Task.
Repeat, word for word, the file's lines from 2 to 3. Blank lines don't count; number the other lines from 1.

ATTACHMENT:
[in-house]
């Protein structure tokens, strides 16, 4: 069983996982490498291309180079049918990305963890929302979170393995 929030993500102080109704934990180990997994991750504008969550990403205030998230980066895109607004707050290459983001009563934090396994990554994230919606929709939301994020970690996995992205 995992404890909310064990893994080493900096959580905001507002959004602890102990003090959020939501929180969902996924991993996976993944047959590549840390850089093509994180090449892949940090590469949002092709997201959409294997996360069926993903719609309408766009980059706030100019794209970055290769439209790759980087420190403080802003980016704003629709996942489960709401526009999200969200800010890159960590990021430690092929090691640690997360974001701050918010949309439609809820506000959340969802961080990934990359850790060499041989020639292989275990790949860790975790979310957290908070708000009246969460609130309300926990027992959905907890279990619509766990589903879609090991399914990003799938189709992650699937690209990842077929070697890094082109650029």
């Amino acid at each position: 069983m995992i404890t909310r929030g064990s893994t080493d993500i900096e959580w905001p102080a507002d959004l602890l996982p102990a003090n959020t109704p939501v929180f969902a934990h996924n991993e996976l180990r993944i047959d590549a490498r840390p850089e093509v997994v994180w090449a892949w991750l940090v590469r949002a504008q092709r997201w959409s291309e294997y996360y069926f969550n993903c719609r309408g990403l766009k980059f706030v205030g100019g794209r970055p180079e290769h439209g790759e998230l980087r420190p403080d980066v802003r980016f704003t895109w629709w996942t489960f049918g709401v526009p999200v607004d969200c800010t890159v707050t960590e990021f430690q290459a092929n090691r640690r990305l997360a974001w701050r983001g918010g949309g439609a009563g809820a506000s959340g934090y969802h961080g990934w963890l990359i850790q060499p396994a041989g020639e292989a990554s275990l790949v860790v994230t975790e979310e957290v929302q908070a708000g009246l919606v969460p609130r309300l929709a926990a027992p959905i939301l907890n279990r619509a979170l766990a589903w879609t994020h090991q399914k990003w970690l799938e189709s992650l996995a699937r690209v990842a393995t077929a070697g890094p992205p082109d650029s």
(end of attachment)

């Protein structure tokens, strides 16, 4: 069983996982490498291309180079049918990305963890929302979170393995 929030993500102080109704934990180990997994991750504008969550990403205030998230980066895109607004707050290459983001009563934090396994990554994230919606929709939301994020970690996995992205 995992404890909310064990893994080493900096959580905001507002959004602890102990003090959020939501929180969902996924991993996976993944047959590549840390850089093509994180090449892949940090590469949002092709997201959409294997996360069926993903719609309408766009980059706030100019794209970055290769439209790759980087420190403080802003980016704003629709996942489960709401526009999200969200800010890159960590990021430690092929090691640690997360974001701050918010949309439609809820506000959340969802961080990934990359850790060499041989020639292989275990790949860790975790979310957290908070708000009246969460609130309300926990027992959905907890279990619509766990589903879609090991399914990003799938189709992650699937690209990842077929070697890094082109650029």
């Amino acid at each position: 069983m995992i404890t909310r929030g064990s893994t080493d993500i900096e959580w905001p102080a507002d959004l602890l996982p102990a003090n959020t109704p939501v929180f969902a934990h996924n991993e996976l180990r993944i047959d590549a490498r840390p850089e093509v997994v994180w090449a892949w991750l940090v590469r949002a504008q092709r997201w959409s291309e294997y996360y069926f969550n993903c719609r309408g990403l766009k980059f706030v205030g100019g794209r970055p180079e290769h439209g790759e998230l980087r420190p403080d980066v802003r980016f704003t895109w629709w996942t489960f049918g709401v526009p999200v607004d969200c800010t890159v707050t960590e990021f430690q290459a092929n090691r640690r990305l997360a974001w701050r983001g918010g949309g439609a009563g809820a506000s959340g934090y969802h961080g990934w963890l990359i850790q060499p396994a041989g020639e292989a990554s275990l790949v860790v994230t975790e979310e957290v929302q908070a708000g009246l919606v969460p609130r309300l929709a926990a027992p959905i939301l907890n279990r619509a979170l766990a589903w879609t994020h090991q399914k990003w970690l799938e189709s992650l996995a699937r690209v990842a393995t077929a070697g890094p992205p082109d650029s």